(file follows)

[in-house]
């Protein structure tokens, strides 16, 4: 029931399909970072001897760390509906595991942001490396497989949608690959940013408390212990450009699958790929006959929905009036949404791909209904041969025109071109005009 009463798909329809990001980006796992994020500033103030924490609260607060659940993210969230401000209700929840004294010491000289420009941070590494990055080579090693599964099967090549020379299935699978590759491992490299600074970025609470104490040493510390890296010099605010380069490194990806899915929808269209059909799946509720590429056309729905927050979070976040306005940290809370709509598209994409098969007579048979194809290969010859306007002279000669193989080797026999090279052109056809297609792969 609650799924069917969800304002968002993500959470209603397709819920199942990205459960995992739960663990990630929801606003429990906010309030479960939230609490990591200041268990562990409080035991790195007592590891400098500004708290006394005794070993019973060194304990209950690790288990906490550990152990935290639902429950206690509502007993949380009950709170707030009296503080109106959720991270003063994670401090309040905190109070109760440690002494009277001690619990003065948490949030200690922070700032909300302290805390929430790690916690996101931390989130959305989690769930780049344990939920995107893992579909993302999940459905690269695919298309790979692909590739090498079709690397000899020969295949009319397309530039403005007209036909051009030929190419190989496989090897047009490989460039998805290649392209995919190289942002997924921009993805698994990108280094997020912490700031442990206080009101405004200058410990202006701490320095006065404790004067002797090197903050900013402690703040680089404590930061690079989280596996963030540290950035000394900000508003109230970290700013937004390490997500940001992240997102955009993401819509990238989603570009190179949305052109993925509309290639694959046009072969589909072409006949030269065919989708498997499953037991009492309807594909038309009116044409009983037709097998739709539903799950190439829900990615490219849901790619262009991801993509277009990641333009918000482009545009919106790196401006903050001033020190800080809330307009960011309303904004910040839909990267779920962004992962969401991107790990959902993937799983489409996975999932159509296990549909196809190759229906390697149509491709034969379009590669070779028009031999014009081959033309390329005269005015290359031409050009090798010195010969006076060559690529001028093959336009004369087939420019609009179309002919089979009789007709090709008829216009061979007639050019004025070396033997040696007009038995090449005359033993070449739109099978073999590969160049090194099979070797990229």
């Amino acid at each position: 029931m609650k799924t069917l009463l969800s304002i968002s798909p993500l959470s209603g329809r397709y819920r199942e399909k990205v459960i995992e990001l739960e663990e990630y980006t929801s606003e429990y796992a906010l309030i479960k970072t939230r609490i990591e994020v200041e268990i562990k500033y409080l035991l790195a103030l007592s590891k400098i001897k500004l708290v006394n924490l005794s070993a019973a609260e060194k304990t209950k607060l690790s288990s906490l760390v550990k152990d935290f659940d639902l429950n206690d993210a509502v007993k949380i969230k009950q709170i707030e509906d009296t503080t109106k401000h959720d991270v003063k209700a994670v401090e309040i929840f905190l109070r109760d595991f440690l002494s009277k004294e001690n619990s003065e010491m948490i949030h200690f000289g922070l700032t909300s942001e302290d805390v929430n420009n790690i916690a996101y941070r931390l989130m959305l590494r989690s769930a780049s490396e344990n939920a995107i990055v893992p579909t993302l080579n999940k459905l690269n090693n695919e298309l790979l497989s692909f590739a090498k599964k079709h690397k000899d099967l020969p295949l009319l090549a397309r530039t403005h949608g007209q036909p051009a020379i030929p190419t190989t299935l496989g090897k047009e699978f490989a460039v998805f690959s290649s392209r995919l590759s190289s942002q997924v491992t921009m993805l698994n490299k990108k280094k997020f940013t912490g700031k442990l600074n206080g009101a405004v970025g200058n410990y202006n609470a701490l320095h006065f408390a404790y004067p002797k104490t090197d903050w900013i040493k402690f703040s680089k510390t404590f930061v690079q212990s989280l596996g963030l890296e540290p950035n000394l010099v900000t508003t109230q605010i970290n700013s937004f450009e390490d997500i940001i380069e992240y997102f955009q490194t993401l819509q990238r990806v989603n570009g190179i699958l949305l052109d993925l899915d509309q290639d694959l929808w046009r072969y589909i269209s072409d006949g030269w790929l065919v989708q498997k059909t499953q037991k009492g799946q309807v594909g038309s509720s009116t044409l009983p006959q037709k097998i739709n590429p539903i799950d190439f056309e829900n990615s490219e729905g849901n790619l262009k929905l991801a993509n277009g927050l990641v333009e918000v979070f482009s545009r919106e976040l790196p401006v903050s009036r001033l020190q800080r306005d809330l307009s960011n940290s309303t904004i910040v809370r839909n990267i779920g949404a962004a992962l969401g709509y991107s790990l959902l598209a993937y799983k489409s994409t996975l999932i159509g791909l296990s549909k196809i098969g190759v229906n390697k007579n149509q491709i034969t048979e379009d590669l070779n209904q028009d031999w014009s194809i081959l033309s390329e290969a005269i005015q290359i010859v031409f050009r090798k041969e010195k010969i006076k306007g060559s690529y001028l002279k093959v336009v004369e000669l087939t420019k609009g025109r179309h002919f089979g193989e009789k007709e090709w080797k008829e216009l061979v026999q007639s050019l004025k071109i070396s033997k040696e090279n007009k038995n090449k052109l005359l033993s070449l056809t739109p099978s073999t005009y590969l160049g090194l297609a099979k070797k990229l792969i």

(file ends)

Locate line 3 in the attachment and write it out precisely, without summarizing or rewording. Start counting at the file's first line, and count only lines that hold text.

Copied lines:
């Amino acid at each position: 029931m609650k799924t069917l009463l969800s304002i968002s798909p993500l959470s209603g329809r397709y819920r199942e399909k990205v459960i995992e990001l739960e663990e990630y980006t929801s606003e429990y796992a906010l309030i479960k970072t939230r609490i990591e994020v200041e268990i562990k500033y409080l035991l790195a103030l007592s590891k400098i001897k500004l708290v006394n924490l005794s070993a019973a609260e060194k304990t209950k607060l690790s288990s906490l760390v550990k152990d935290f659940d639902l429950n206690d993210a509502v007993k949380i969230k009950q709170i707030e509906d009296t503080t109106k401000h959720d991270v003063k209700a994670v401090e309040i929840f905190l109070r109760d595991f440690l002494s009277k004294e001690n619990s003065e010491m948490i949030h200690f000289g922070l700032t909300s942001e302290d805390v929430n420009n790690i916690a996101y941070r931390l989130m959305l590494r989690s769930a780049s490396e344990n939920a995107i990055v893992p579909t993302l080579n999940k459905l690269n090693n695919e298309l790979l497989s692909f590739a090498k599964k079709h690397k000899d099967l020969p295949l009319l090549a397309r530039t403005h949608g007209q036909p051009a020379i030929p190419t190989t299935l496989g090897k047009e699978f490989a460039v998805f690959s290649s392209r995919l590759s190289s942002q997924v491992t921009m993805l698994n490299k990108k280094k997020f940013t912490g700031k442990l600074n206080g009101a405004v970025g200058n410990y202006n609470a701490l320095h006065f408390a404790y004067p002797k104490t090197d903050w900013i040493k402690f703040s680089k510390t404590f930061v690079q212990s989280l596996g963030l890296e540290p950035n000394l010099v900000t508003t109230q605010i970290n700013s937004f450009e390490d997500i940001i380069e992240y997102f955009q490194t993401l819509q990238r990806v989603n570009g190179i699958l949305l052109d993925l899915d509309q290639d694959l929808w046009r072969y589909i269209s072409d006949g030269w790929l065919v989708q498997k059909t499953q037991k009492g799946q309807v594909g038309s509720s009116t044409l009983p006959q037709k097998i739709n590429p539903i799950d190439f056309e829900n990615s490219e729905g849901n790619l262009k929905l991801a993509n277009g927050l990641v333009e918000v979070f482009s545009r919106e976040l790196p401006v903050s009036r001033l020190q800080r306005d809330l307009s960011n940290s309303t904004i910040v809370r839909n990267i779920g949404a962004a992962l969401g709509y991107s790990l959902l598209a993937y799983k489409s994409t996975l999932i159509g791909l296990s549909k196809i098969g190759v229906n390697k007579n149509q491709i034969t048979e379009d590669l070779n209904q028009d031999w014009s194809i081959l033309s390329e290969a005269i005015q290359i010859v031409f050009r090798k041969e010195k010969i006076k306007g060559s690529y001028l002279k093959v336009v004369e000669l087939t420019k609009g025109r179309h002919f089979g193989e009789k007709e090709w080797k008829e216009l061979v026999q007639s050019l004025k071109i070396s033997k040696e090279n007009k038995n090449k052109l005359l033993s070449l056809t739109p099978s073999t005009y590969l160049g090194l297609a099979k070797k990229l792969i």